The Securities and Exchange Commission is squashing economic growth by making it more difficult for startups to go public.

So said  Mark Cuban, the billionaire investors and host of Shark Tank, in an appearance Friday on CNBC's Opening Bell. His comments were partially a response to a keynote address SEC Chair Mary Jo White delivered at Stanford University last week. In that speech, White said her agency is keeping its eye on unicorns--private companies that reach valuations of $1 billion or more--because of the outsize impact such businesses can have on markets and investors.

Cuban said the SEC creates a murky regulatory environment that causes fast-growth companies to remain private for many more years than they should. That prevents retail investors from sharing in the wealth created during the companies' hyper-growth phase, and cheats employees of the ability to cash out in an IPO, among other issues.

"Twenty years ago, it was the goal of every entrepreneur to go public," Cuban says. "That was the endgame, and that led to growth and more jobs and employees at all levels participating and gaining from companies going public."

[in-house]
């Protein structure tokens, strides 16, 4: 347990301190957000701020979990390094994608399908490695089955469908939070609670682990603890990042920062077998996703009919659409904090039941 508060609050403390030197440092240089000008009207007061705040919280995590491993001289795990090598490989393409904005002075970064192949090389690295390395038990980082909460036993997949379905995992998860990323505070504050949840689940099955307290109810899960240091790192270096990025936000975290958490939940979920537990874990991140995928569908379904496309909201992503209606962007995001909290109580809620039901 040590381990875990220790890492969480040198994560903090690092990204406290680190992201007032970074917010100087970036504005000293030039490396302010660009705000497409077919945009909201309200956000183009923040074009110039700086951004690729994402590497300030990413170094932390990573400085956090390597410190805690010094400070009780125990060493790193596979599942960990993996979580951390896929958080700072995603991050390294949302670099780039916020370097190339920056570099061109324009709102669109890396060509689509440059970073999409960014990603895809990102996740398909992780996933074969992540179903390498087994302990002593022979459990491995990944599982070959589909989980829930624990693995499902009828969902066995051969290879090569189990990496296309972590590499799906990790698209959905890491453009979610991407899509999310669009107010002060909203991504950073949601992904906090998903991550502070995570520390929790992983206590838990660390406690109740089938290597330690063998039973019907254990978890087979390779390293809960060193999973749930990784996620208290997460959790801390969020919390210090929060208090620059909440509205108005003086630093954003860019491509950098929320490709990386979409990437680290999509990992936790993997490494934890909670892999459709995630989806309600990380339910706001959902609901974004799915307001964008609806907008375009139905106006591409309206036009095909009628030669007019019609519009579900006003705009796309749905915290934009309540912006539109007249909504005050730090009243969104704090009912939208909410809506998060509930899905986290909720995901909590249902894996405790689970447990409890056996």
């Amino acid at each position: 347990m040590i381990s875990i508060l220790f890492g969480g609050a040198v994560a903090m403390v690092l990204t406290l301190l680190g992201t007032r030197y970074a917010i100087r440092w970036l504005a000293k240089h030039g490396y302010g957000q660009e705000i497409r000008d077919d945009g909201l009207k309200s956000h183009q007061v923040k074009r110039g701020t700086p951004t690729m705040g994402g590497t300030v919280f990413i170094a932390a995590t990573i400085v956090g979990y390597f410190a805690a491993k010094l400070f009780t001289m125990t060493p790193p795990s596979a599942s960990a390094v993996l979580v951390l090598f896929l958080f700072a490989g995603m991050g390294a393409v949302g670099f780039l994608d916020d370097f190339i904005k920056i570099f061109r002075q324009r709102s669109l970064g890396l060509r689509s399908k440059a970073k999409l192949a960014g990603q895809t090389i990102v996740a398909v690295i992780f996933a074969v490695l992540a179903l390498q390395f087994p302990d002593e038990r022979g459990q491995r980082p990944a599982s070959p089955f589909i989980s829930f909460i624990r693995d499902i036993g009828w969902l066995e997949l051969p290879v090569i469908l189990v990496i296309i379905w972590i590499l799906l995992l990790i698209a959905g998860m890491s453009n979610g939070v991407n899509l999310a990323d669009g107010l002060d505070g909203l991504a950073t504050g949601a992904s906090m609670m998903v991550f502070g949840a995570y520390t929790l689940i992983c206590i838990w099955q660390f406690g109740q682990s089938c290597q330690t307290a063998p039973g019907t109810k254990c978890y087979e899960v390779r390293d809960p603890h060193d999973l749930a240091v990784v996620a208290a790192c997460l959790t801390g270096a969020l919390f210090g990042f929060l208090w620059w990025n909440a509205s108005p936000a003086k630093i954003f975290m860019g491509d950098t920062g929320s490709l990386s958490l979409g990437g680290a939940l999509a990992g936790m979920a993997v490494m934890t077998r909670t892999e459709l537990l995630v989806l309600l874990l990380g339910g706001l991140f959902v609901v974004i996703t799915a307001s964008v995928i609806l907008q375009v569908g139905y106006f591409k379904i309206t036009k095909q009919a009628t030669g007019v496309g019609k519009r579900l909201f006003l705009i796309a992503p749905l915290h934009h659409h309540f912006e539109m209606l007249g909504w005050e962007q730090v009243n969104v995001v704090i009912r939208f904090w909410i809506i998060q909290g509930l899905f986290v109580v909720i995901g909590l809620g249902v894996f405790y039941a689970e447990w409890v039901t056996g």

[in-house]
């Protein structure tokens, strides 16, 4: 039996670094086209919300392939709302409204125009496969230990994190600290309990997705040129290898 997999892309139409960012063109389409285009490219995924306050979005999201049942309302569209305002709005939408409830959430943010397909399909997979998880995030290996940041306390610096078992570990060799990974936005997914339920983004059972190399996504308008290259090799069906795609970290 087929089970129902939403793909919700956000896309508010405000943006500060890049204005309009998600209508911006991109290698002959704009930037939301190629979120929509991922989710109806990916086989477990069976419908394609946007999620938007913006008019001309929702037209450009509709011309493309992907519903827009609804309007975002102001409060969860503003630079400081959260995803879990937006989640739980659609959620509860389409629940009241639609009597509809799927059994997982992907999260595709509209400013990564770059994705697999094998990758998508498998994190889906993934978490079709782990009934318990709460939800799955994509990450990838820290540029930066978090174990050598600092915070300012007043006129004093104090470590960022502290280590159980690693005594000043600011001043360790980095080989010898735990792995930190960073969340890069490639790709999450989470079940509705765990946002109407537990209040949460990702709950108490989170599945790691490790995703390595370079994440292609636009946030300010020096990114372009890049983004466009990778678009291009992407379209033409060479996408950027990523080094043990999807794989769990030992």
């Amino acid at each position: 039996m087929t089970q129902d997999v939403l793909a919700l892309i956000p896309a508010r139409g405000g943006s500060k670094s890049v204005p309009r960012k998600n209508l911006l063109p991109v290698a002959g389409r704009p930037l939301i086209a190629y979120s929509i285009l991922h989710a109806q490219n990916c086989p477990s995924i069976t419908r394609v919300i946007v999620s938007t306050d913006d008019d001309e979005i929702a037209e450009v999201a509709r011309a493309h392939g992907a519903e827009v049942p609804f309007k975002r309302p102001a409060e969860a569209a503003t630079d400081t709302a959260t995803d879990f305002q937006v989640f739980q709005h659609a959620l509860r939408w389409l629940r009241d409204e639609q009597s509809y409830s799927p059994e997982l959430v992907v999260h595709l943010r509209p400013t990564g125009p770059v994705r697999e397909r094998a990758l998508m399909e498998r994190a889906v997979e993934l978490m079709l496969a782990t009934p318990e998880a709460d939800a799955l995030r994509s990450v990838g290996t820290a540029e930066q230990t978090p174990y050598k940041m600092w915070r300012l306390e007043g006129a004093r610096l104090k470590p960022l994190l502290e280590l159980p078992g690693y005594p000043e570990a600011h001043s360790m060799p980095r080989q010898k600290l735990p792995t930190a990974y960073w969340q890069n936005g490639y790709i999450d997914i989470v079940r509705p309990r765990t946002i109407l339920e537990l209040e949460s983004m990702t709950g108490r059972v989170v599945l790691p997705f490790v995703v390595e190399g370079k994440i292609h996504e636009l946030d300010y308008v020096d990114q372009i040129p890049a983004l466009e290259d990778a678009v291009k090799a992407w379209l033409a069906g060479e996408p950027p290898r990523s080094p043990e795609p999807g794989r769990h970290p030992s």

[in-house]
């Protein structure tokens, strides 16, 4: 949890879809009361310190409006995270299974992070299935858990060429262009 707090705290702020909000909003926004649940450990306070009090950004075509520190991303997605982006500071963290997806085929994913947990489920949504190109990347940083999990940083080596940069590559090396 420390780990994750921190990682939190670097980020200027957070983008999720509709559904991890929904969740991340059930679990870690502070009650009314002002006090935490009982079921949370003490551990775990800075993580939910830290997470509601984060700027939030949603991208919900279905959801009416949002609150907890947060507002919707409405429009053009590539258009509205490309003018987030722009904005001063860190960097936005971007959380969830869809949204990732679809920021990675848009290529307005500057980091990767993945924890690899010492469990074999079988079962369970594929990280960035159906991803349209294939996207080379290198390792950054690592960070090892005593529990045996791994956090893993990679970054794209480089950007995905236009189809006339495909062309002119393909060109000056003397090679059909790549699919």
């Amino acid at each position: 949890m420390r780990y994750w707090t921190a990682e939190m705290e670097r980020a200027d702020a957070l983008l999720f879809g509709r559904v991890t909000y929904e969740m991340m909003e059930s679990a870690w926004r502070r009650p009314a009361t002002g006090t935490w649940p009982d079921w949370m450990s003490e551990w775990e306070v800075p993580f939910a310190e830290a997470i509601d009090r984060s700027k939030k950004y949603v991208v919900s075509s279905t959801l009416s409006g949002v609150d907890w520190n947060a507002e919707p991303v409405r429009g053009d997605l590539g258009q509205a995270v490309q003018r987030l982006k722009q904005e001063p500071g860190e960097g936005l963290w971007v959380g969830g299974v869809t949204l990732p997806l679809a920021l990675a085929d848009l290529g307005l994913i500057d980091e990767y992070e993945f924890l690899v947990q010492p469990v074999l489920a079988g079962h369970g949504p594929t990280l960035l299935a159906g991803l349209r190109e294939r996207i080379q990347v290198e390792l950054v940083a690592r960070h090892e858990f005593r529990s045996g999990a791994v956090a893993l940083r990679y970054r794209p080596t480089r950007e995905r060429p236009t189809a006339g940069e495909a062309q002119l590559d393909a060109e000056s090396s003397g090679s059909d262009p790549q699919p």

Now, Cuban says, there are half as many public companies, and by some estimates, 70 percent of startups want an exit without an initial public offering. Only a small percentage of investors can benefit from the sale of private shares, mostly through second-market investment platforms.

Making matters worse, he adds, large companies gobble up the most attractive young companies, further preventing the public from sharing in the wealth.

Cuban has often been critical of the SEC, which accused him in 2008 of insider trading at his Internet search engine company He was acquitted of those charges five years later. In recent months, he has even filed an amicus brief with the Supreme Court objecting to the agency's lengthy administrative actions against businesses. He says the agency needs to issue clear and concise rules if it's concerned about the transparency of private companies, which are not necessarily part of its bailiwick.

"Where the SEC always goes wrong, is everything is open-ended," which creates endless gray zones, Cuban says.

Nevertheless, Cuban tells CNBC he is urging many of the startups he's invested in to pursue public offerings. His portfolio of investments comprises companies including Apptopia, Dropbox, and FiscalNote.

"It is worth the hassle of trying to go public," Cuban says.

Cuban did not respond to a request for comment.